At a time when ballet was reduced to pretty spectacle, and modern dancers were striking out on their own to create a new dance language, a few talented innovators knew ballet had the potential to rejuvenate. Premiering in 1909, the Ballets Russes gave ballet a bigger shake-up than anyone could have anticipated.

Nijinsky as the Faun

Where ballet had waned in popularity in Europe, Russia had incubated it, nurturing talented dancers and choreographers who by the 1900’s wanted to convey real emotion and meaning within the framework of classical ballet. Diaghilev, for whom the term ‘impressario’ was invented, gave them the forum they needed by combining some of the finest Russian dancers of the day like Anna Pavlova and Vaslav Nijinsky with innovative choreographers like Mikhail Fokine, and transplanting them to Europe, free of the strict Imperial atmosphere. Working with and modern composers like Stravinsky, and modern artists like Leon Bakst for set and costume design, every aspect of the Ballets Russes challenged the preconceived ideals of classical dance.

These ballets were expressive, and rejected both the standard 3-act structure and use of the corps-de-ballet. Petroushka, for example, is divided into 4 parts, The Firebird into two, and both ballets are about fifty minutes long. For all their innovation, however, it was the dancers who brought life to the ballets, dancing with superb technical ability but also expressive power. Anna Pavlova danced with passion and fire. Vaslav Nijinsky seemed to hover in the air as he leaped, and portrayed characters with true emotional depth. European audiences had seen nothing like them before.

Before long, Nijinsky would turn his talents to choreography. For his two more famous ballets, L’Apres Midi d’une Faune (Afternoon of a Faun) and Le Sacre du Printemps (The Rite of Spring) he found inspiration in ancient Greek art. The simplicity and rigidity of the figures influenced his movements which today still look unusual – side-on with weighted postures and asymmetrical gestures. The classically-trained dancers found it difficult. The lightness of ballet was replaced with a barefoot heaviness and they struggled to keep their feet parallel. The short ballets took hundreds of rehearsals to get right. Difficult music required the dancers to count aloud throughout; Nijinsky even resorted to stamping his feet offstage to keep the dancers in time with each other.

For Nijinsky emotion was the originator of movement, not aesthetic – another departure from traditional ballet. Nijinsky he wanted to create “for the ordinary viewer a jolting and emotional experience”. But it was so new, so shocking, that the audience revolted.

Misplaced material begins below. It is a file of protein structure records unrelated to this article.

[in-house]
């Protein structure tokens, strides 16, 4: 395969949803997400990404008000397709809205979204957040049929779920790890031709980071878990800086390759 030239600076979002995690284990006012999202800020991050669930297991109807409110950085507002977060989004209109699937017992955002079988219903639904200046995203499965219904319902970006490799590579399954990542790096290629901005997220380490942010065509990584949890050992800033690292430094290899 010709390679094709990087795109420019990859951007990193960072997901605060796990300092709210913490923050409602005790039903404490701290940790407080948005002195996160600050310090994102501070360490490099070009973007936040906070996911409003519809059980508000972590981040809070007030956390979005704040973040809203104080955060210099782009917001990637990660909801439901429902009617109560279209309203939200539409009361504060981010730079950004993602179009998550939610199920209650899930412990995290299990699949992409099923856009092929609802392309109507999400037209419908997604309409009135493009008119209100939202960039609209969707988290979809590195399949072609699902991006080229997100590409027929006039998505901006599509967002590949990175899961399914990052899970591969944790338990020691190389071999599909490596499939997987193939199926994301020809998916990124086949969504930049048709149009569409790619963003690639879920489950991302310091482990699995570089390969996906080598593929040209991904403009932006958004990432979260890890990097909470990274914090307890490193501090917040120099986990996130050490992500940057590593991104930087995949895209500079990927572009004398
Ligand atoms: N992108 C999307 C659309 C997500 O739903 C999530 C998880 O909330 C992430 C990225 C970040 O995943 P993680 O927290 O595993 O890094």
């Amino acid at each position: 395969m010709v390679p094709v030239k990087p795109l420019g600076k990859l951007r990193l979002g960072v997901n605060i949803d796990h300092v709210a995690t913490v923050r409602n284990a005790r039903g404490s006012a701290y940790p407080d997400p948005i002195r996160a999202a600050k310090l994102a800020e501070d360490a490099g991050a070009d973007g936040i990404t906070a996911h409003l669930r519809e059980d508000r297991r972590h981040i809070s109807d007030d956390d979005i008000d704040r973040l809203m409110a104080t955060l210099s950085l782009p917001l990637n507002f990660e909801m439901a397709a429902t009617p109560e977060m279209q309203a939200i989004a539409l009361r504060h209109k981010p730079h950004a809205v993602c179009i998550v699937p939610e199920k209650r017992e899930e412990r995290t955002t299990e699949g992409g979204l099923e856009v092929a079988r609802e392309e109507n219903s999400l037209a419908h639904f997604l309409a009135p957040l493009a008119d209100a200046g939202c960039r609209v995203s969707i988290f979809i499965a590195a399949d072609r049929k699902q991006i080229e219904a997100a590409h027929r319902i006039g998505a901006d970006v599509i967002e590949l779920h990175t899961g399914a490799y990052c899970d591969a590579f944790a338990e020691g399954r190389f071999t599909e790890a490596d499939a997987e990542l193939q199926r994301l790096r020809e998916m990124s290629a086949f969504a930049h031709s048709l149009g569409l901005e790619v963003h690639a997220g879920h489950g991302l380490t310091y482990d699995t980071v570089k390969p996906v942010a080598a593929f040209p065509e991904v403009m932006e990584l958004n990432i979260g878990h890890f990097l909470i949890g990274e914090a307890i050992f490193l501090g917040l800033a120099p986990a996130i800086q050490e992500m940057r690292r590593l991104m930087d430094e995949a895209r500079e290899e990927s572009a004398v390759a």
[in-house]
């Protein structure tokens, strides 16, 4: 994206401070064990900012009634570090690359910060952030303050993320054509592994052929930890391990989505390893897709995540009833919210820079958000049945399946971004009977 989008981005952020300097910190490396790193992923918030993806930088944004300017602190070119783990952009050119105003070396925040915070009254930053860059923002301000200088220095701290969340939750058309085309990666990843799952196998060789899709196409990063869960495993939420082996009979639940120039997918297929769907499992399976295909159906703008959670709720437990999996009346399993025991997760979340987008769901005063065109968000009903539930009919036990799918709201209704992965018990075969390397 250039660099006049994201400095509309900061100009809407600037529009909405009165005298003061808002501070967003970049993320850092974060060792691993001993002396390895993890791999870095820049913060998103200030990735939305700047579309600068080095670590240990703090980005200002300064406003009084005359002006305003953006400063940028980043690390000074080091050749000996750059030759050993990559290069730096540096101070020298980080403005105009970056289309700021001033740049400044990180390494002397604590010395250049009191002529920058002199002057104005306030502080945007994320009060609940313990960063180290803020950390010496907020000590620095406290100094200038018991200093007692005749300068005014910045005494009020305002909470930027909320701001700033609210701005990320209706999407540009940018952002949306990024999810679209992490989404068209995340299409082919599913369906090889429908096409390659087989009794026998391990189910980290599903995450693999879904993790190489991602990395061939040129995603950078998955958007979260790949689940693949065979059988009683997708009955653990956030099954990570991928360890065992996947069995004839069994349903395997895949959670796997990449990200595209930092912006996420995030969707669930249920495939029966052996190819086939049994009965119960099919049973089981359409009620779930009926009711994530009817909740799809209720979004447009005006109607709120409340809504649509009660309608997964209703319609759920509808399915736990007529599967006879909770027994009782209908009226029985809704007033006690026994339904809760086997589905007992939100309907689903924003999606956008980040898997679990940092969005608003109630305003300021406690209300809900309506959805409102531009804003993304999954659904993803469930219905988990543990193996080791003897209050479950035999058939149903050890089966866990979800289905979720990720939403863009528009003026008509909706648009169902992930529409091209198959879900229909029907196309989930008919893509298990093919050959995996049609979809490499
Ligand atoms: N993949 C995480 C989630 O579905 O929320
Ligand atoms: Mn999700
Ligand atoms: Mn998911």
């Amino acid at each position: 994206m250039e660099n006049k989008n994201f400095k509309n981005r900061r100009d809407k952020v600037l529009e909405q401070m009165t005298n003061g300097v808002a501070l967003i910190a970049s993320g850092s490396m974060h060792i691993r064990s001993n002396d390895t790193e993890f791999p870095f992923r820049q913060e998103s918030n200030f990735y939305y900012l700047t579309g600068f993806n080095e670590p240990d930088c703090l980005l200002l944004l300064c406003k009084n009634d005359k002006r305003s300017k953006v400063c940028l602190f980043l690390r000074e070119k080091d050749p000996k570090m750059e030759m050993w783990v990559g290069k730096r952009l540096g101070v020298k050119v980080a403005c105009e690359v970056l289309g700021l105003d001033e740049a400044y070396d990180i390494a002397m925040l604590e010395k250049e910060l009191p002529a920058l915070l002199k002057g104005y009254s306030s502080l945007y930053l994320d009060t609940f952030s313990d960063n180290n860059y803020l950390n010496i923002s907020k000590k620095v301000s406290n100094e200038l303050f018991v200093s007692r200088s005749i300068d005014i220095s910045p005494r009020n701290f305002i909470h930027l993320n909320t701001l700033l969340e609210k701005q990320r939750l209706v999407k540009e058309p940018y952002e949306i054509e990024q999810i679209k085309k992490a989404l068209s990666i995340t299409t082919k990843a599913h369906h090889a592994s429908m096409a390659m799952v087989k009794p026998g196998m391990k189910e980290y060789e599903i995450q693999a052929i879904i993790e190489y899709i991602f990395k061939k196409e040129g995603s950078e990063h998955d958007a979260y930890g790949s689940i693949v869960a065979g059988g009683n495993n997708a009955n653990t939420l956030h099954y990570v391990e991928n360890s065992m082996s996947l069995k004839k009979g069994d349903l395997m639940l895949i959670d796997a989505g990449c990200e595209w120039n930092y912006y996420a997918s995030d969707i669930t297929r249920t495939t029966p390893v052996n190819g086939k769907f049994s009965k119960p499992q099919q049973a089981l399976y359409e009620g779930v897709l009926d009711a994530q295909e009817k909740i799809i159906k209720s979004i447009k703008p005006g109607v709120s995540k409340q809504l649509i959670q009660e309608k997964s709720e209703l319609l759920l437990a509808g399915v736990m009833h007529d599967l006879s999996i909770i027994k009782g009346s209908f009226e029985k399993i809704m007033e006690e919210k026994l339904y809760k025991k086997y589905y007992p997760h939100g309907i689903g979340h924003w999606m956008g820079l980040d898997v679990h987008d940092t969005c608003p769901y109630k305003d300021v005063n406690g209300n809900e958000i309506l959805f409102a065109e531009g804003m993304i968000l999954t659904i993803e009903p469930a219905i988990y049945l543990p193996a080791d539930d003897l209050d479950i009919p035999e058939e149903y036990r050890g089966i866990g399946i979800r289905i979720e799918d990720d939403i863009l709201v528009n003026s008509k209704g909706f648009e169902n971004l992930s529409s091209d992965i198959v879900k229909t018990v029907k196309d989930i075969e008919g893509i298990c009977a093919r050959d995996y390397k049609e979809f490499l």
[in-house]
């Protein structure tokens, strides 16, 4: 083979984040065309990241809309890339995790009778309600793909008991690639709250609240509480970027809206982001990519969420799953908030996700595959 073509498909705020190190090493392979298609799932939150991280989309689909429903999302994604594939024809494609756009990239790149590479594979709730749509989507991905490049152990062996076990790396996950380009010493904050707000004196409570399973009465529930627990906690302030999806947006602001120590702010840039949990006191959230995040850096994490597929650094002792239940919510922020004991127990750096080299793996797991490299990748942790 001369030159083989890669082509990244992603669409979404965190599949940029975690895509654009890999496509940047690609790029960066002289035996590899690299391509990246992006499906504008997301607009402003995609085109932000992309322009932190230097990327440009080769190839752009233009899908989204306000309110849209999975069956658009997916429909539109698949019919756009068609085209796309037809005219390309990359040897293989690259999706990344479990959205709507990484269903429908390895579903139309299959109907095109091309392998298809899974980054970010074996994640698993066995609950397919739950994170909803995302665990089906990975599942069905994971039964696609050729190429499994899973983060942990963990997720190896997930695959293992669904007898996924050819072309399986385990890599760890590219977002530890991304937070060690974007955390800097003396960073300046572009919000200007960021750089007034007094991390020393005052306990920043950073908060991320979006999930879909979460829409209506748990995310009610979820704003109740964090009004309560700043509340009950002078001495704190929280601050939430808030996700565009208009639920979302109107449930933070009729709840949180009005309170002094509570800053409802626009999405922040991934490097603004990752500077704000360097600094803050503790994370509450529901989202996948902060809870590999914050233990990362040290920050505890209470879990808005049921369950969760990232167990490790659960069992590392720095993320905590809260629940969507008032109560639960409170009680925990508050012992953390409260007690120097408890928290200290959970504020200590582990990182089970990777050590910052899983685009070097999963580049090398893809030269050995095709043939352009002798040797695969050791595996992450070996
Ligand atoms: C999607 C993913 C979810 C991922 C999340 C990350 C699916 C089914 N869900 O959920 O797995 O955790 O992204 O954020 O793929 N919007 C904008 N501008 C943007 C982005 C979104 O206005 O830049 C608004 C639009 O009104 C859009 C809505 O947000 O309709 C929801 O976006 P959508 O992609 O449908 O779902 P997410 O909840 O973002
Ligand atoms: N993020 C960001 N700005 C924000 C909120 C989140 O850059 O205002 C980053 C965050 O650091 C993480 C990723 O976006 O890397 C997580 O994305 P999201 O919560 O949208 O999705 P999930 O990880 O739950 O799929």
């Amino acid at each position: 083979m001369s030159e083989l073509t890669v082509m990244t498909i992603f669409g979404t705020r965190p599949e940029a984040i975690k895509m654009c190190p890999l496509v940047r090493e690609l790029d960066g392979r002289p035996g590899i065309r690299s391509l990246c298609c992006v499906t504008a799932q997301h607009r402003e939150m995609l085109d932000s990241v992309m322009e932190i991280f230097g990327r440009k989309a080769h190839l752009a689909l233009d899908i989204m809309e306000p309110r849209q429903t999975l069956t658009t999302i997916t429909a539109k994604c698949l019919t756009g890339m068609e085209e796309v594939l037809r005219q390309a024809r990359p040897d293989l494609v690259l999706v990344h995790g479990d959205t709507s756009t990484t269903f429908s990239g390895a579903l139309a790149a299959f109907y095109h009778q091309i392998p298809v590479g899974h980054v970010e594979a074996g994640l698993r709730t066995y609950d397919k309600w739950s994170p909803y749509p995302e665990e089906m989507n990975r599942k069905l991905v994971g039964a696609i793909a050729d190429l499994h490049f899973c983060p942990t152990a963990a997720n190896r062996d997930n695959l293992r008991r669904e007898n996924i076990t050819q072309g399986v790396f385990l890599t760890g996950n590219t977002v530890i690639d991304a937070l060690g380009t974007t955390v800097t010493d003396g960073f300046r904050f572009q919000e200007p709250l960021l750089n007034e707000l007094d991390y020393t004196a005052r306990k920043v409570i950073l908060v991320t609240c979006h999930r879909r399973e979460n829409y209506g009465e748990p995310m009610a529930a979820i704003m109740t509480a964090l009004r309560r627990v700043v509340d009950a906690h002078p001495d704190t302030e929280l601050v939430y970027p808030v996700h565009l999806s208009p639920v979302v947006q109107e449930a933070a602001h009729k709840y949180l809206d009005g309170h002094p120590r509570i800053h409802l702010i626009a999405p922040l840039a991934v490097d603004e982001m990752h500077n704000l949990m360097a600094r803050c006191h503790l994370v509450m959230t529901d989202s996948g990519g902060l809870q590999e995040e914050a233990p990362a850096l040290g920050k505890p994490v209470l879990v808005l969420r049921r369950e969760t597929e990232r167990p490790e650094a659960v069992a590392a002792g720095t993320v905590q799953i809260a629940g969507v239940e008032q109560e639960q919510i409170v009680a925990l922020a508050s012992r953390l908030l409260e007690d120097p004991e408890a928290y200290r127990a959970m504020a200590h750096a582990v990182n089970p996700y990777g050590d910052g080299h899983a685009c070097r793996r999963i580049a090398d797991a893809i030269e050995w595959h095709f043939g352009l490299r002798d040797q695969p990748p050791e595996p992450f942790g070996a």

L’Apres Midi d’une Faune was first performed in the Théâtre du Châtelet in Paris on May 29, 1912. The unballet-ness of the ballet was difficult enough for the audience to take, but the sexual references led to outrage. The plot is simple: a faune plays with seven maidens. When they leave one drops her scarf, which he picks up, spreads on the ground and lowers himself onto, a movement many considered obscene and mimicking of masturbation. Newspaper Le Figaro condemned the ‘vile movements of erotic bestiality’.

Sacre created an even bigger scandal. It lasted only six performances, premiering at the Théâtre des Champs-Élysées on 29 May 1913. Stravinsky’s discordant experimental music was unlike anything audiences were accustomed to. The plot, an unflinching portrayal of sacrifice in pagan Russia, was unpalatable. Everything about the choreography was raw, harsh. The movement was reduced, stripped bare of flourish; more like gesture springing from emotion. It contained repetitive motions of walking and stamping in order to evoke the primitive setting and reflect the score.

Many took the ballet to be a mockery of art. Its opening night in Paris caused a near-riot, which began even before the curtain was raised, during the opening music. The audience jeered and whistled and catcalled so loudly they drowned out the orchestra. Fights broke out. The orchestra played on despite having things thrown at them. The dancers danced on despite the sounds of both the orchestra and Nijinsky off-stage keeping time being drowned out by the rioting audience. The police were called in. Some critics called it “coarse” and “brutal” while others were intrigued.

To Diaghilev scandal meant tickets. Indeed the second night sold out. Scandal gave his company greater publicity and in turn greater profits. But while the Ballets Russes enjoyed continued success Sacre did not and they never performed it again. Over the years it has been revived and re-choreographed many times all over the world. Despite the initial revulsion, Stravinsky’s score, and the themes of ritual and sacrifice have kept drawing choreographers and audiences back.

Nijinsky was dismissed from the company in 1913. Though he choreographed again his work never attained quite the same infamy. The Ballets Russes had made their mark on Europe. Movement had become released from the restrictions of Classical ballet and in turn become more expressive. Ballet had returned as a relevant art form in Europe.